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Michael V Mickelbart

Horticulture and Landscape Architecture 

  • Associate Professor
WSLR Room B024
170 S. University St.
West Lafayette, IN 47907

Botany and Plant Pathology 

  • Associate Professor
WSLR Room B024
170 S. University St.
West Lafayette, IN 47907

Area of Expertise: Plant Physiology


Courses currently taught:


HORT 30100, Plant Physiology


Our lab is focused on both applied and basic aspects of plant water and nutrient physiology and management.


Plant water use and stress physiology

Our group uses a number of model species to identify the genetic basis for improved water use efficiency (WUE) in plants (Yoo et al., 2009). Recent work (Yoo et al., 2010) provides exciting evidence for the role of stomatal development on WUE and water stress tolerance in plants. Ongoing projects in the lab are focused on the identification and characterization of flowering time transcription factors that may also regulate WUE, identification of WUE genes in the model species Thellungiella halophila, the identification of QTL associated with WUE in maize, and the effect of transpiration rate on nutrient uptake in plants.


Plant nutrition

Our work on plant nutrition is undertaken to provide science-based recommendations to growers in Indiana and throughout the U.S. Published research has resulted in refined protocols for tissue (HortSci, 2010) and container (HortTech, 2009) nutrient sampling, and ongoing research has provided the basis for reducing container production fertilizer rates. Currently, we are also utilizing stable isotopes to track nitrogen fates in container plants.

Awards & Honors

(2015) Benjamin Meeker Visiting Professor. University of Bristol, Bristol, UK.

(2012) Fulbright Visiting Scientist Fellowship. Universidad ICESI, Cali, Colombia.

(2011) Borlaug Fellowship Visiting Scientist. National Research Center on Plant Biotechnology, New Delhi, India.

Selected Publications

Mickelbart, M., Hasegawa, P., & Bailey-Serres, J. (2015). Genetic mechanisms of abiotic stress tolerance that translate to crop yield stability. Nature Reviews Genetics, 16, 237-251. Retrieved from http://www.nature.com/nrg/journal/v16/n4/abs/nrg3901.html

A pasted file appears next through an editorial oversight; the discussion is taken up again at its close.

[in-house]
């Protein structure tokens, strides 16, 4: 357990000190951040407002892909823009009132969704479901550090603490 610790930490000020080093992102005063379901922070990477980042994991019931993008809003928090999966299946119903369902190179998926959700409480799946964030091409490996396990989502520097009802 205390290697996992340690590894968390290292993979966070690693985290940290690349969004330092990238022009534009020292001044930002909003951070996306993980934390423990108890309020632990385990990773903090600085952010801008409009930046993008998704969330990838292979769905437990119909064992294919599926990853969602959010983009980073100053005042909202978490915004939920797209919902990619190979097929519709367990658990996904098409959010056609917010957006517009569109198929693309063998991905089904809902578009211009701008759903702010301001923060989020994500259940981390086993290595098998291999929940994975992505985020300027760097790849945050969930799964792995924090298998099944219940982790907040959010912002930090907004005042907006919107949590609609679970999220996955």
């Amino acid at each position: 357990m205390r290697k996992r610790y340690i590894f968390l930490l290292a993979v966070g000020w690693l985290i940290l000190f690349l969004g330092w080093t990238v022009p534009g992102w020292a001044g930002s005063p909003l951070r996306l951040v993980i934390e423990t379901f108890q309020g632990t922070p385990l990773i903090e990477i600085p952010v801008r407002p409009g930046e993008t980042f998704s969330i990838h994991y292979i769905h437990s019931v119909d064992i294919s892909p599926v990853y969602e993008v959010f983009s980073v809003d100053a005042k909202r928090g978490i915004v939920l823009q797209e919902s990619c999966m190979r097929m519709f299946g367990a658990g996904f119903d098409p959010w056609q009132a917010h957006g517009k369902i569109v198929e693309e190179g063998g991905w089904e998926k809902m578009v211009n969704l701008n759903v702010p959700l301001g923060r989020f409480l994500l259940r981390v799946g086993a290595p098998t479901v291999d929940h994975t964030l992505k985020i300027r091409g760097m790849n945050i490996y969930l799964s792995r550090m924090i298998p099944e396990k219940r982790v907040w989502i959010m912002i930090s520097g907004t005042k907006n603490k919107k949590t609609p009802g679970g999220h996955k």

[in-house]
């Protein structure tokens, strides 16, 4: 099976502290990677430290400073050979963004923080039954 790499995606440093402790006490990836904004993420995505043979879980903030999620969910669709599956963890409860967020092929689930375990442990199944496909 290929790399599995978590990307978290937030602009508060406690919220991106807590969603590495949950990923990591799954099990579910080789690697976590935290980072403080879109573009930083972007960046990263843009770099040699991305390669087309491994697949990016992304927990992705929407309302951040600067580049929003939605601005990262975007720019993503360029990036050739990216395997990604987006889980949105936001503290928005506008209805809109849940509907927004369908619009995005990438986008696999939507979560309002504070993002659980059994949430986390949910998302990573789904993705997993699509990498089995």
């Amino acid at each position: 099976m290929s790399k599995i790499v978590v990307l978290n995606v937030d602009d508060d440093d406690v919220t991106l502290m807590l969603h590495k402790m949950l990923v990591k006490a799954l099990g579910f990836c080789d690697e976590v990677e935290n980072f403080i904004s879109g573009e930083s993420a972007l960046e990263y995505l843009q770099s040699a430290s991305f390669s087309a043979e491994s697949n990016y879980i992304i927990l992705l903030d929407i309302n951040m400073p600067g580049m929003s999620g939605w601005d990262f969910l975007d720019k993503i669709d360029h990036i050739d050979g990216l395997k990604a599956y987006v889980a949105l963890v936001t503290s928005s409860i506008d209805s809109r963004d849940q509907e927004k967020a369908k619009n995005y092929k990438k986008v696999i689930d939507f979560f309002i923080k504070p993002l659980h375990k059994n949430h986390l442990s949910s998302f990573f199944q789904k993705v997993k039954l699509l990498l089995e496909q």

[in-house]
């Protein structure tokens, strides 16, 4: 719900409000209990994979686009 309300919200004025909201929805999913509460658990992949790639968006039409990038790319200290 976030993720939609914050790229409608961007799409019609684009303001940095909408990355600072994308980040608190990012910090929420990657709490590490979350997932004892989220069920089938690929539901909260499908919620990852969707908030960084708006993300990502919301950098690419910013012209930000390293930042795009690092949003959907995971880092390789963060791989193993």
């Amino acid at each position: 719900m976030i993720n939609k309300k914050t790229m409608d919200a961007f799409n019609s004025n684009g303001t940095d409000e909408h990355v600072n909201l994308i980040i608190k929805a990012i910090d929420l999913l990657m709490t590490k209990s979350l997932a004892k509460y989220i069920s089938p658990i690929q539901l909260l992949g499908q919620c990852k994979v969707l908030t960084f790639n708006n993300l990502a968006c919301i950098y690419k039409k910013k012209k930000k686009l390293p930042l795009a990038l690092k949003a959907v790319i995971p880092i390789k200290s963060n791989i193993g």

Yin, J., Gribscov, M., Thimapurram, J., Dilkes, B., & Mickelbart, M. (2015). Transcriptomic differences between two Eutrema salsugineum accessions and quantitative trait loci identified from bulk segregant analysis of an F2 population. Plant and Animal Genome Xxiii. Retrieved from https://pag.confex.com/pag/xxiii/webprogram/Paper17854.html

Yin, J., Gribscov, M., Dilkes, B., Thimmapuram, J., & Mickelbart, M. (2014). Candidate genes associated with water use efficiency (WUE) identified from quantitative trait loci (QTL) mapping in Eutrema salsugineum. ASPB Midwest Section Meeting 2014.

Anwar, R., Ragathama, A., Jairam, P., Fatima, S., Gosney, M., Mickelbart, M., & Handa, A. (2014). Characterization of drought response of transgenic tomato plants expressing spermidine synthase under constitutive or fruit-specific promoters. ASHS Annual Meeting 2015. Retrieved from https://ashs.confex.com/ashs/2014/webprogram/Paper19594.html

Schaffer, B., Gil, P., Mickelbart, M., & Whiley, A. (2014). Ecophysiology. In The Avocado: Botany Production and Uses, 2nd Edition (2nd Ed., 168-199). Wallingford, UK: CAB International Press.

Bumgarner, M., Salifu, K., Mickelbart, M., & Jacobs, D. (in press). Effects of fertility applied through sub-irrigation on media characteristics and red oak seedling morphology and physiology. HortScience.

Mickelbart, M., Gosney, M., & Stanton, K. (2014). Evaluation of accessions of Spiraea alba and S. tomentosa in Indiana. Native Plants Journal, 14, 17äóñ23.

Smith, C., Wang, L., & Mickelbart, M. (2014). Identifying candidate genes that affect epidermal development. Summer Undergraduate Research Fellowship Symposium. Retrieved from http://docs.lib.purdue.edu/surf/2014/presentations/1/

Brown, C., Mickelbart, M., & Jacobs, D. (2014). Leaf physiology and biomass allocation of American chestnut (Castanea dentata) seedlings in response to light and water availability. Tree Physiology, 34, 1362-1375.

Baxter, I., Zeigler, G., Lahner, B., Mickelbart, M., Foley, R., Danku, J., . . . Hoekenga, O. (2014). Single kernel ionomic profiles are highly heritable indicators of genetic and environmental influences on elemental uptake in maize (Zea mays) PLoS One, 9, 9(1): e87628. Retrieved from http://doi:10.1371/journal.pone.0087628

Horticulture & Landscape Architecture, 625 Agriculture Mall Drive, West Lafayette, IN 47907-2010 USA, (765) 494-1300

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